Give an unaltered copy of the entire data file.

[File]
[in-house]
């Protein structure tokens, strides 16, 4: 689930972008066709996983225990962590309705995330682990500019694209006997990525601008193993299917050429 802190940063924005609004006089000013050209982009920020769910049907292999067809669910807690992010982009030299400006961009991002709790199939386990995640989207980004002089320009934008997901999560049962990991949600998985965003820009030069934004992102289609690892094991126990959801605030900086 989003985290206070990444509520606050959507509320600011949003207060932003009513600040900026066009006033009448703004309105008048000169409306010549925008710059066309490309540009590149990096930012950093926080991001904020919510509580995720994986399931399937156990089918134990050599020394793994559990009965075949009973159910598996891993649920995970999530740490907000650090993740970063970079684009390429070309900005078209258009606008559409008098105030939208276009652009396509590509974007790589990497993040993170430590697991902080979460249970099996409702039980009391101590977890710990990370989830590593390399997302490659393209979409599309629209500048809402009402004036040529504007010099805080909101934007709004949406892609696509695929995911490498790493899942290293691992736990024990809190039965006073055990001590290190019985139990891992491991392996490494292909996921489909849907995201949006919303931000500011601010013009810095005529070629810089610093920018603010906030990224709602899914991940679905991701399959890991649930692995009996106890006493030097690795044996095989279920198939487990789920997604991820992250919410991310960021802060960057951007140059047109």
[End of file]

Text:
[in-house]
């Protein structure tokens, strides 16, 4: 689930972008066709996983225990962590309705995330682990500019694209006997990525601008193993299917050429 802190940063924005609004006089000013050209982009920020769910049907292999067809669910807690992010982009030299400006961009991002709790199939386990995640989207980004002089320009934008997901999560049962990991949600998985965003820009030069934004992102289609690892094991126990959801605030900086 989003985290206070990444509520606050959507509320600011949003207060932003009513600040900026066009006033009448703004309105008048000169409306010549925008710059066309490309540009590149990096930012950093926080991001904020919510509580995720994986399931399937156990089918134990050599020394793994559990009965075949009973159910598996891993649920995970999530740490907000650090993740970063970079684009390429070309900005078209258009606008559409008098105030939208276009652009396509590509974007790589990497993040993170430590697991902080979460249970099996409702039980009391101590977890710990990370989830590593390399997302490659393209979409599309629209500048809402009402004036040529504007010099805080909101934007709004949406892609696509695929995911490498790493899942290293691992736990024990809190039965006073055990001590290190019985139990891992491991392996490494292909996921489909849907995201949006919303931000500011601010013009810095005529070629810089610093920018603010906030990224709602899914991940679905991701399959890991649930692995009996106890006493030097690795044996095989279920198939487990789920997604991820992250919410991310960021802060960057951007140059047109």